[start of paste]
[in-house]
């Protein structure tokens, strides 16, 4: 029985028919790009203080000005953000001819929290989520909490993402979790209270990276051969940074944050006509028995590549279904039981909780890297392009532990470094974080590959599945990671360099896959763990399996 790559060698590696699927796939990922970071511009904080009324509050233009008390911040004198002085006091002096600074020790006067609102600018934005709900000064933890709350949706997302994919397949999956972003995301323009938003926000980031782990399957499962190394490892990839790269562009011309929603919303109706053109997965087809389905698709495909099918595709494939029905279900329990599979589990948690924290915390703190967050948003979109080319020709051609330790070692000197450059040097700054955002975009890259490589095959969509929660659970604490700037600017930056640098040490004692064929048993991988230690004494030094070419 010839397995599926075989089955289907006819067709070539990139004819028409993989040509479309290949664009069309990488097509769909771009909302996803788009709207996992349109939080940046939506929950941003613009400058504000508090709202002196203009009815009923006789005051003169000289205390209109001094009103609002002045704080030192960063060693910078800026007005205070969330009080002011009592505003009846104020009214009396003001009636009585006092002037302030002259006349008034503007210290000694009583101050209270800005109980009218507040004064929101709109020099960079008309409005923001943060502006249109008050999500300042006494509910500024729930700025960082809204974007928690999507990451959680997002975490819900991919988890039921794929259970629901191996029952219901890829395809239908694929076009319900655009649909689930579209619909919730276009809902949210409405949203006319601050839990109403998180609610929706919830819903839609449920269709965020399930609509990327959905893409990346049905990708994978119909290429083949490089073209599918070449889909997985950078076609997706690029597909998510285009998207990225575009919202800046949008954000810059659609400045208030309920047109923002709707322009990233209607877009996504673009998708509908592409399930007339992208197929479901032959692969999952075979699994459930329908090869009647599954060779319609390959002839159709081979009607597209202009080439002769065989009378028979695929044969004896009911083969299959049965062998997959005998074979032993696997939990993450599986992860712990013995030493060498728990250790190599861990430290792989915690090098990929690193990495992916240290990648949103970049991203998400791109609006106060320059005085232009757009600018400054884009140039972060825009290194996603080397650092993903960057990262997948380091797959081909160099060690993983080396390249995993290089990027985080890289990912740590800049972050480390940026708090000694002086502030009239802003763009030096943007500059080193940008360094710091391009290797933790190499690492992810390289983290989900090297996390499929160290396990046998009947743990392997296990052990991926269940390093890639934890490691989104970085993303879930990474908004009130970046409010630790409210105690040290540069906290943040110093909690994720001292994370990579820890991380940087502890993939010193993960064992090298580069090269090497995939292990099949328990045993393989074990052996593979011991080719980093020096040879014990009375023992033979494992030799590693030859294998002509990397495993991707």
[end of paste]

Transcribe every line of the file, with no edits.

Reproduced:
[in-house]
């Protein structure tokens, strides 16, 4: 029985028919790009203080000005953000001819929290989520909490993402979790209270990276051969940074944050006509028995590549279904039981909780890297392009532990470094974080590959599945990671360099896959763990399996 790559060698590696699927796939990922970071511009904080009324509050233009008390911040004198002085006091002096600074020790006067609102600018934005709900000064933890709350949706997302994919397949999956972003995301323009938003926000980031782990399957499962190394490892990839790269562009011309929603919303109706053109997965087809389905698709495909099918595709494939029905279900329990599979589990948690924290915390703190967050948003979109080319020709051609330790070692000197450059040097700054955002975009890259490589095959969509929660659970604490700037600017930056640098040490004692064929048993991988230690004494030094070419 010839397995599926075989089955289907006819067709070539990139004819028409993989040509479309290949664009069309990488097509769909771009909302996803788009709207996992349109939080940046939506929950941003613009400058504000508090709202002196203009009815009923006789005051003169000289205390209109001094009103609002002045704080030192960063060693910078800026007005205070969330009080002011009592505003009846104020009214009396003001009636009585006092002037302030002259006349008034503007210290000694009583101050209270800005109980009218507040004064929101709109020099960079008309409005923001943060502006249109008050999500300042006494509910500024729930700025960082809204974007928690999507990451959680997002975490819900991919988890039921794929259970629901191996029952219901890829395809239908694929076009319900655009649909689930579209619909919730276009809902949210409405949203006319601050839990109403998180609610929706919830819903839609449920269709965020399930609509990327959905893409990346049905990708994978119909290429083949490089073209599918070449889909997985950078076609997706690029597909998510285009998207990225575009919202800046949008954000810059659609400045208030309920047109923002709707322009990233209607877009996504673009998708509908592409399930007339992208197929479901032959692969999952075979699994459930329908090869009647599954060779319609390959002839159709081979009607597209202009080439002769065989009378028979695929044969004896009911083969299959049965062998997959005998074979032993696997939990993450599986992860712990013995030493060498728990250790190599861990430290792989915690090098990929690193990495992916240290990648949103970049991203998400791109609006106060320059005085232009757009600018400054884009140039972060825009290194996603080397650092993903960057990262997948380091797959081909160099060690993983080396390249995993290089990027985080890289990912740590800049972050480390940026708090000694002086502030009239802003763009030096943007500059080193940008360094710091391009290797933790190499690492992810390289983290989900090297996390499929160290396990046998009947743990392997296990052990991926269940390093890639934890490691989104970085993303879930990474908004009130970046409010630790409210105690040290540069906290943040110093909690994720001292994370990579820890991380940087502890993939010193993960064992090298580069090269090497995939292990099949328990045993393989074990052996593979011991080719980093020096040879014990009375023992033979494992030799590693030859294998002509990397495993991707």